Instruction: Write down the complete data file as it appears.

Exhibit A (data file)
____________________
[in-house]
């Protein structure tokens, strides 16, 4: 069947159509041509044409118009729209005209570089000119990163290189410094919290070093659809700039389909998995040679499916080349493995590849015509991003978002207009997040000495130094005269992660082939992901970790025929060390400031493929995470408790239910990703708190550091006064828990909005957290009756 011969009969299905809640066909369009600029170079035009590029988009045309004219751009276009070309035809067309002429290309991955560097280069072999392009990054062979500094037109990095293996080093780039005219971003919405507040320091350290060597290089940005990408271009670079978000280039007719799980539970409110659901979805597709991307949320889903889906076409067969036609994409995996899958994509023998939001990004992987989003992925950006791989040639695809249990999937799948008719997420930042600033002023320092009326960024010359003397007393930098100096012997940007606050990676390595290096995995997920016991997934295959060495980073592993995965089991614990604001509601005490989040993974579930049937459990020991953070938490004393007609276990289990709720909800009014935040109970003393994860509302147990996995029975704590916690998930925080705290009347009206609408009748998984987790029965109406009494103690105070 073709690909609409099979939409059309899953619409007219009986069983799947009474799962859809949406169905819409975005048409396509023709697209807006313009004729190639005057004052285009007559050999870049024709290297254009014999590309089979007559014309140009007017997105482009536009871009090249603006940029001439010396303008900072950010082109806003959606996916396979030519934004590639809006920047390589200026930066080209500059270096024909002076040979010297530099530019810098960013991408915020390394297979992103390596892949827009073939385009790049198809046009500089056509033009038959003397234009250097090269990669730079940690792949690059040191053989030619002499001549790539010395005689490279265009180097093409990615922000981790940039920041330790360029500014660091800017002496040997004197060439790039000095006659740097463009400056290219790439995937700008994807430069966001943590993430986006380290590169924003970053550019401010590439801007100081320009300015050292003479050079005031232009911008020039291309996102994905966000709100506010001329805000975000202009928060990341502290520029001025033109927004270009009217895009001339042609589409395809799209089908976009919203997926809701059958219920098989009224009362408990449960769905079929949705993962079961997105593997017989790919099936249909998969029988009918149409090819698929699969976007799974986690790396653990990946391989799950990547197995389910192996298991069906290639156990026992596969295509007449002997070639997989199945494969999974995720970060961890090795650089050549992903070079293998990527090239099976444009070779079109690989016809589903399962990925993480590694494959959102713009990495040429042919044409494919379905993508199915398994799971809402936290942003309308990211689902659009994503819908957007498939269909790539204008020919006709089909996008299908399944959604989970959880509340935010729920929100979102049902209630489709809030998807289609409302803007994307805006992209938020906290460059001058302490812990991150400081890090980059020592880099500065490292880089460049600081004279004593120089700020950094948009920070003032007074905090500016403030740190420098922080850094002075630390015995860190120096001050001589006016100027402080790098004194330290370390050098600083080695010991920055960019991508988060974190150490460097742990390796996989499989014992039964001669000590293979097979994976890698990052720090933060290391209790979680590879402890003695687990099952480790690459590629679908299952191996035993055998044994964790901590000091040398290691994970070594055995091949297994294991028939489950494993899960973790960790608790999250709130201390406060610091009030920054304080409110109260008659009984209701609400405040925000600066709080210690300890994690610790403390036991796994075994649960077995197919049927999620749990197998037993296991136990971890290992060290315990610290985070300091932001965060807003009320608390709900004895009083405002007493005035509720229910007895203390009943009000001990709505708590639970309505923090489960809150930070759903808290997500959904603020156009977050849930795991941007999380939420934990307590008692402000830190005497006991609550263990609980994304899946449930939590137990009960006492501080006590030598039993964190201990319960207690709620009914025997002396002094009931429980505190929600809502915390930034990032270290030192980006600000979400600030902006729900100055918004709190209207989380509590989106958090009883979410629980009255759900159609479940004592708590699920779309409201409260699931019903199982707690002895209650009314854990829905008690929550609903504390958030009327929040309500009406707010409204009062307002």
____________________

[in-house]
């Protein structure tokens, strides 16, 4: 069947159509041509044409118009729209005209570089000119990163290189410094919290070093659809700039389909998995040679499916080349493995590849015509991003978002207009997040000495130094005269992660082939992901970790025929060390400031493929995470408790239910990703708190550091006064828990909005957290009756 011969009969299905809640066909369009600029170079035009590029988009045309004219751009276009070309035809067309002429290309991955560097280069072999392009990054062979500094037109990095293996080093780039005219971003919405507040320091350290060597290089940005990408271009670079978000280039007719799980539970409110659901979805597709991307949320889903889906076409067969036609994409995996899958994509023998939001990004992987989003992925950006791989040639695809249990999937799948008719997420930042600033002023320092009326960024010359003397007393930098100096012997940007606050990676390595290096995995997920016991997934295959060495980073592993995965089991614990604001509601005490989040993974579930049937459990020991953070938490004393007609276990289990709720909800009014935040109970003393994860509302147990996995029975704590916690998930925080705290009347009206609408009748998984987790029965109406009494103690105070 073709690909609409099979939409059309899953619409007219009986069983799947009474799962859809949406169905819409975005048409396509023709697209807006313009004729190639005057004052285009007559050999870049024709290297254009014999590309089979007559014309140009007017997105482009536009871009090249603006940029001439010396303008900072950010082109806003959606996916396979030519934004590639809006920047390589200026930066080209500059270096024909002076040979010297530099530019810098960013991408915020390394297979992103390596892949827009073939385009790049198809046009500089056509033009038959003397234009250097090269990669730079940690792949690059040191053989030619002499001549790539010395005689490279265009180097093409990615922000981790940039920041330790360029500014660091800017002496040997004197060439790039000095006659740097463009400056290219790439995937700008994807430069966001943590993430986006380290590169924003970053550019401010590439801007100081320009300015050292003479050079005031232009911008020039291309996102994905966000709100506010001329805000975000202009928060990341502290520029001025033109927004270009009217895009001339042609589409395809799209089908976009919203997926809701059958219920098989009224009362408990449960769905079929949705993962079961997105593997017989790919099936249909998969029988009918149409090819698929699969976007799974986690790396653990990946391989799950990547197995389910192996298991069906290639156990026992596969295509007449002997070639997989199945494969999974995720970060961890090795650089050549992903070079293998990527090239099976444009070779079109690989016809589903399962990925993480590694494959959102713009990495040429042919044409494919379905993508199915398994799971809402936290942003309308990211689902659009994503819908957007498939269909790539204008020919006709089909996008299908399944959604989970959880509340935010729920929100979102049902209630489709809030998807289609409302803007994307805006992209938020906290460059001058302490812990991150400081890090980059020592880099500065490292880089460049600081004279004593120089700020950094948009920070003032007074905090500016403030740190420098922080850094002075630390015995860190120096001050001589006016100027402080790098004194330290370390050098600083080695010991920055960019991508988060974190150490460097742990390796996989499989014992039964001669000590293979097979994976890698990052720090933060290391209790979680590879402890003695687990099952480790690459590629679908299952191996035993055998044994964790901590000091040398290691994970070594055995091949297994294991028939489950494993899960973790960790608790999250709130201390406060610091009030920054304080409110109260008659009984209701609400405040925000600066709080210690300890994690610790403390036991796994075994649960077995197919049927999620749990197998037993296991136990971890290992060290315990610290985070300091932001965060807003009320608390709900004895009083405002007493005035509720229910007895203390009943009000001990709505708590639970309505923090489960809150930070759903808290997500959904603020156009977050849930795991941007999380939420934990307590008692402000830190005497006991609550263990609980994304899946449930939590137990009960006492501080006590030598039993964190201990319960207690709620009914025997002396002094009931429980505190929600809502915390930034990032270290030192980006600000979400600030902006729900100055918004709190209207989380509590989106958090009883979410629980009255759900159609479940004592708590699920779309409201409260699931019903199982707690002895209650009314854990829905008690929550609903504390958030009327929040309500009406707010409204009062307002």